The Massachusetts Supreme Judicial Court yesterday reversed a man’s conviction for first-degree murder, concluding that the cumulative errors by his defense attorney and the prosecutor deprived him of a fair trial. The name of the case is Commonwealth v. Niemic.
The defendant was accused of fatally stabbing the victim in October of 2010 during a fight about a woman. The defendant started dating a woman named Lisa in June of 2010. He served two months in jail on an unrelated matter toward the end of the summer and when he was released, he learned that the victim had been flirting with Lisa. The defendant confronted the victim outside of an Alcoholics Anonymous meeting in New Bedford. The defendant accused the victim of being disrespectful and a fight ensued. During the fight, the defendant stabbed the victim six times with a pocked knife, puncturing his heart and liver. The defendant died the same night.
The defendant threw the knife into a nearby wooded area where it was later recovered by the police. The police apprehended the defendant the next day and saw several fresh cuts on his hand. At his trial, the defendant testified that he was scared of the victim, who was older, bigger, and tougher than him. The defendant said during their argument, the victim began punching him and then pulled out a knife. The defendant grabbed the blade of the knife and pulled it away from the victim. He then began swinging the knife toward the victim in self-defense. One of the defendant’s friends testified that the victim had thrown the first punch and two months before the killing, the victim had threatened to stab the defendant. The jury convicted the defendant of first-degree murder and he appealed.
It turned out that the assistant district attorney who tried the case may have helped the defendant more than anyone else. The prosecutor made a number of inappropriate statements in his closing argument that contributed to the Supreme Judicial Court’s decision to reverse the defendant’s murder conviction. The prosecutor told the jury the victim’s life mattered and that the (deceased) victim was asking for a fair and just verdict. The SJC noted that it is inappropriate for a prosecutor to ask a jury to give justice to the victim because it amounts to an improper appeal to sympathy for the victim. In this case, the prosecutor harped on the theme, arguing that justice was due to the civilians and paramedics who attempted to save the victim’s life, the police officers who investigated the case, and “to all of us.” The Court said the collective concern (by all the people who were touched by the murder) for the victim’s life was not legally relevant and should not have been mentioned in the prosecutor’s closing argument.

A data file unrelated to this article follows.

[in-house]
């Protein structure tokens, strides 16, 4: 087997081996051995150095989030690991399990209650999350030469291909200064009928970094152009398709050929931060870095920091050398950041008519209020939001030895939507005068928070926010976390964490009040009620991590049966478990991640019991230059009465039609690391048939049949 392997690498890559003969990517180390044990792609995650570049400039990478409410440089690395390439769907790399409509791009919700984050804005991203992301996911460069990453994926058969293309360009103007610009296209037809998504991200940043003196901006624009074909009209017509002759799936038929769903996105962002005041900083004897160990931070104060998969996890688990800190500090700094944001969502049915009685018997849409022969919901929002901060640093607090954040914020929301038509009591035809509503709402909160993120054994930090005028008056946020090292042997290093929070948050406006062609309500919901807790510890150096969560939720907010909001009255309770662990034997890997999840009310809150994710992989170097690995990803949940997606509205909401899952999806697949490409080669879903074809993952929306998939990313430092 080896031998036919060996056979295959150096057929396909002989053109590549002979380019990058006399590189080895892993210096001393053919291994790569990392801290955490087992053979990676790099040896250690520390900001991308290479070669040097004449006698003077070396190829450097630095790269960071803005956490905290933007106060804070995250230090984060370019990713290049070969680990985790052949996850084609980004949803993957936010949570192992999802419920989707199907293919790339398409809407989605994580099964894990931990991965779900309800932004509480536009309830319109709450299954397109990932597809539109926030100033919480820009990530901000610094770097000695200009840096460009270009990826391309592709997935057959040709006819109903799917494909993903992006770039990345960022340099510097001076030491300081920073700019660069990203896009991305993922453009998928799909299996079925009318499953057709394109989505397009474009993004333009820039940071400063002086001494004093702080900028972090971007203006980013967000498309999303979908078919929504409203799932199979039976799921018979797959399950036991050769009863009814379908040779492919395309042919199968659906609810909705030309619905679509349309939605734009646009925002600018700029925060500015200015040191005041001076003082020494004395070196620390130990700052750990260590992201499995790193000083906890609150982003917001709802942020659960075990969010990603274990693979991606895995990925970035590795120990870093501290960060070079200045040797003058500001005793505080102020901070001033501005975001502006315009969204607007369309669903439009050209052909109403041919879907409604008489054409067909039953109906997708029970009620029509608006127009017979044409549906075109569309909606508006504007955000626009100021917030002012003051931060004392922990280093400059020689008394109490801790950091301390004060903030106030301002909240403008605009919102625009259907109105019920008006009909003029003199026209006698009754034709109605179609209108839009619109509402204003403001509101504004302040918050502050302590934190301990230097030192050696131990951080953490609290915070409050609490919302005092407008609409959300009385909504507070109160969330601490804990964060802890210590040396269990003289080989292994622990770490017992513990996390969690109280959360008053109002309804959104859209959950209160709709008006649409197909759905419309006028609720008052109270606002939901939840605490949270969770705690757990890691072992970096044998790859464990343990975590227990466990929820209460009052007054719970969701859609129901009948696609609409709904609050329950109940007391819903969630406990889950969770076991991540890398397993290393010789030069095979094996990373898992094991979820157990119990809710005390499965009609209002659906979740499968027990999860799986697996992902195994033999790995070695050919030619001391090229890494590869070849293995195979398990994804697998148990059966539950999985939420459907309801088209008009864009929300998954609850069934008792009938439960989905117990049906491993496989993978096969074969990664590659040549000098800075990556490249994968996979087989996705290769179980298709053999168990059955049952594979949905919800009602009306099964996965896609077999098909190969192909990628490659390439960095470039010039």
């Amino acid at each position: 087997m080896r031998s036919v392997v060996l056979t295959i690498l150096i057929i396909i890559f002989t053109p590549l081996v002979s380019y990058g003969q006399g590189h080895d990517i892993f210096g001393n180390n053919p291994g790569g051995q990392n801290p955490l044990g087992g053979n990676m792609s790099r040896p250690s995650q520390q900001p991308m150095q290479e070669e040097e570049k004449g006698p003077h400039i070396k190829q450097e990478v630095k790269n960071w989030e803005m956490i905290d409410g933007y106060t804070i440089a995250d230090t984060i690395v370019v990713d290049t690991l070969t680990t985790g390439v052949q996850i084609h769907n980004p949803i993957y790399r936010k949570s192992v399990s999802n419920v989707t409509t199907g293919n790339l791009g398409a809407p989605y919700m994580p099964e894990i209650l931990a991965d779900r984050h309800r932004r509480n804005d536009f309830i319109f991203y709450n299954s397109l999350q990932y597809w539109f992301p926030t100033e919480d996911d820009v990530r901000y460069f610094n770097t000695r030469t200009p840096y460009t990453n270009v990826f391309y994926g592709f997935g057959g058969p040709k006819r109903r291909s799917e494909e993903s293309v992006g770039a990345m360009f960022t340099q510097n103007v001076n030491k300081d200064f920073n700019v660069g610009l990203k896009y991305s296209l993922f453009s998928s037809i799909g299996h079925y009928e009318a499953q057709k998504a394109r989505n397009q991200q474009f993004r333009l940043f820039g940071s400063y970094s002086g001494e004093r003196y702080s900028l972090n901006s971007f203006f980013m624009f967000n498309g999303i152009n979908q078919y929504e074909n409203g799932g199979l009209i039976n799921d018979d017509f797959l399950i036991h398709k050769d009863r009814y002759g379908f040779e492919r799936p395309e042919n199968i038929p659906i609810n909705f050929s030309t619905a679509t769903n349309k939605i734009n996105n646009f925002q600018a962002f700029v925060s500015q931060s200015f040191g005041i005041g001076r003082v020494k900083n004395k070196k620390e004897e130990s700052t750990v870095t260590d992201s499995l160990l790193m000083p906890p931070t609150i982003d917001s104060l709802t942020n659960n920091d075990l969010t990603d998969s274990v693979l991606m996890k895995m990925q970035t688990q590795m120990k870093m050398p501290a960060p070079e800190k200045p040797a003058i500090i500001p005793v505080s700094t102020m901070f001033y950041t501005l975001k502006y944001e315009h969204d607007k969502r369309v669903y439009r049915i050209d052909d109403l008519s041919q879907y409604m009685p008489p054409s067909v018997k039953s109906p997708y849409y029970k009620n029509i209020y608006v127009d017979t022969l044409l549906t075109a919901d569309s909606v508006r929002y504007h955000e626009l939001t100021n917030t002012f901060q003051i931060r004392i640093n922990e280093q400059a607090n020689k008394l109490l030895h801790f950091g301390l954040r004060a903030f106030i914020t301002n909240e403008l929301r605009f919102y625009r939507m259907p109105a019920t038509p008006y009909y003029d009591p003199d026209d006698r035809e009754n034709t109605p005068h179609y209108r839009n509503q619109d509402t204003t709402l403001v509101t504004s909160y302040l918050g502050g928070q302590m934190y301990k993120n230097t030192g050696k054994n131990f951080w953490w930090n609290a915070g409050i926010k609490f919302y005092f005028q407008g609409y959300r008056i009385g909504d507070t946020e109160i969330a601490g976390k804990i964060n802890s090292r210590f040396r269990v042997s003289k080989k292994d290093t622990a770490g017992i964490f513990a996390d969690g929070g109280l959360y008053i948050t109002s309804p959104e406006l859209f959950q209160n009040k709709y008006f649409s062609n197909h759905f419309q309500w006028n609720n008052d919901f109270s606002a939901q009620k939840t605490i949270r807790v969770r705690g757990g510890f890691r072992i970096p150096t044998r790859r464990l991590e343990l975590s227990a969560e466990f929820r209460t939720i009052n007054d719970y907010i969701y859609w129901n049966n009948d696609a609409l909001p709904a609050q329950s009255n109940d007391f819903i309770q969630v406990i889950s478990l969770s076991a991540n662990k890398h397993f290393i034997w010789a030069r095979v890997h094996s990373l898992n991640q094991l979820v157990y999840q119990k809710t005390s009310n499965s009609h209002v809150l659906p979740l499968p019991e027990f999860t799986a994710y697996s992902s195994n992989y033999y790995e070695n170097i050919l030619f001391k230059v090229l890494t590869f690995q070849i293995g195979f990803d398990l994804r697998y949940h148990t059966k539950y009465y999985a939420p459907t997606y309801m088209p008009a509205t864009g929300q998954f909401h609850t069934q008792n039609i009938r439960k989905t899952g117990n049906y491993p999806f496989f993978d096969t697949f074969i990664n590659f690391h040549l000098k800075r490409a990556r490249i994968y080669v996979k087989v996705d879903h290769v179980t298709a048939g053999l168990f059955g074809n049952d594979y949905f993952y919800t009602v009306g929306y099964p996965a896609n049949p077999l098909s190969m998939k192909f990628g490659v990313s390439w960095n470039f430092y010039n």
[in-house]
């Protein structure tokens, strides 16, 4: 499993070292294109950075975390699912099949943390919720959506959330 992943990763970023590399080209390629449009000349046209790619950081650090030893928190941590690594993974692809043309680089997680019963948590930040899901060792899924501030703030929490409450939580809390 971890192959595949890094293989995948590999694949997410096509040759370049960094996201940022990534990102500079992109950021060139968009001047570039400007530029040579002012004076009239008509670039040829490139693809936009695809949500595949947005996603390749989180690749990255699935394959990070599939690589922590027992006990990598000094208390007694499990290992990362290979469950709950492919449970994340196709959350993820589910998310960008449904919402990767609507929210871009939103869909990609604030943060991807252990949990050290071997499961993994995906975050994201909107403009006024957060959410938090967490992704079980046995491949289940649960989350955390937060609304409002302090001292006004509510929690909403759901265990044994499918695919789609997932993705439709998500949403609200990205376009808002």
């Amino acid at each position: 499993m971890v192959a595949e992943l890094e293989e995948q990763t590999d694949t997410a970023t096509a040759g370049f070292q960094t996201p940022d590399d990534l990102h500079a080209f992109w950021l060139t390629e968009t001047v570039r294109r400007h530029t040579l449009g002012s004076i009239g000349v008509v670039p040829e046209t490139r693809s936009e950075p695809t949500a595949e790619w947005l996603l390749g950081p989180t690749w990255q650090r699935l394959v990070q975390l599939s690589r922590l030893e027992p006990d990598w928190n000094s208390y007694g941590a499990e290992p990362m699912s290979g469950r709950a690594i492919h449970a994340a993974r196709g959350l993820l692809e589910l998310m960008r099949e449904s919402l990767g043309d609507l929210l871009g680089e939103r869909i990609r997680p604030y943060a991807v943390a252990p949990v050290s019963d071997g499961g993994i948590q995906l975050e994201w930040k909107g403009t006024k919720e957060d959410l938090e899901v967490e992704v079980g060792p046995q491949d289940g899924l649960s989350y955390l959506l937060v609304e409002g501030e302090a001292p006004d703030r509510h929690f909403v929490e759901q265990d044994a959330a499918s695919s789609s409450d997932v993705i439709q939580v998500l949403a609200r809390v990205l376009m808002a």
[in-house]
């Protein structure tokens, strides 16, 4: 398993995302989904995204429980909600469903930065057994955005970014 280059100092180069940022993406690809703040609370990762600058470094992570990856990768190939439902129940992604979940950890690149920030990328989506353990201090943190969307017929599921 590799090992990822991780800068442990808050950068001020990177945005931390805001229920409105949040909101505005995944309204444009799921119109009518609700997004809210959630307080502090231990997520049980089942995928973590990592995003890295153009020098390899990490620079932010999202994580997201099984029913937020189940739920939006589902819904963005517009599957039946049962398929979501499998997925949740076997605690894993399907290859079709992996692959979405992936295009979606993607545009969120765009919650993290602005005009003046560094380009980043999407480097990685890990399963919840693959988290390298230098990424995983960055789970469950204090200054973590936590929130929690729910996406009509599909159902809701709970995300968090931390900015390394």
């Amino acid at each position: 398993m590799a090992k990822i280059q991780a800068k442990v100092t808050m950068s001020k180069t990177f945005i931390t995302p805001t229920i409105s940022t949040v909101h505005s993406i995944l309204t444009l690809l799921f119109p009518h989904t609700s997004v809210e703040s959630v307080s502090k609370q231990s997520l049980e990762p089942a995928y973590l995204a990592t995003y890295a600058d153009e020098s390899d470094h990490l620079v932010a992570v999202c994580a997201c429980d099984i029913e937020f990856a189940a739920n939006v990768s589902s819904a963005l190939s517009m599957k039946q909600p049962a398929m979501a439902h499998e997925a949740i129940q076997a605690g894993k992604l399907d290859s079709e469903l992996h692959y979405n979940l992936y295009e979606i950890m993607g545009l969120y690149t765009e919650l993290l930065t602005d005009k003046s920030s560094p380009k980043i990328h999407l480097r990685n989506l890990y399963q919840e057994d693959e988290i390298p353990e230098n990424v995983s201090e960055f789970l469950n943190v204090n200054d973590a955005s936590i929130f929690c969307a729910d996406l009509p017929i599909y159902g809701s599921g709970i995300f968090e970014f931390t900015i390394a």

The Court also criticized the defense attorney for failing to request that the jury be told it could convict the defendant of voluntary manslaughter instead of murder. The Court said the defendant was entitled to such a jury instruction and its omission, along with the prosecutor’s inappropriate closing argument, mandated a reversal on the murder conviction.
The Court gave the Commonwealth 14 days to decide between either retrying the defendant for murder or accepting a guilty verdict for manslaughter.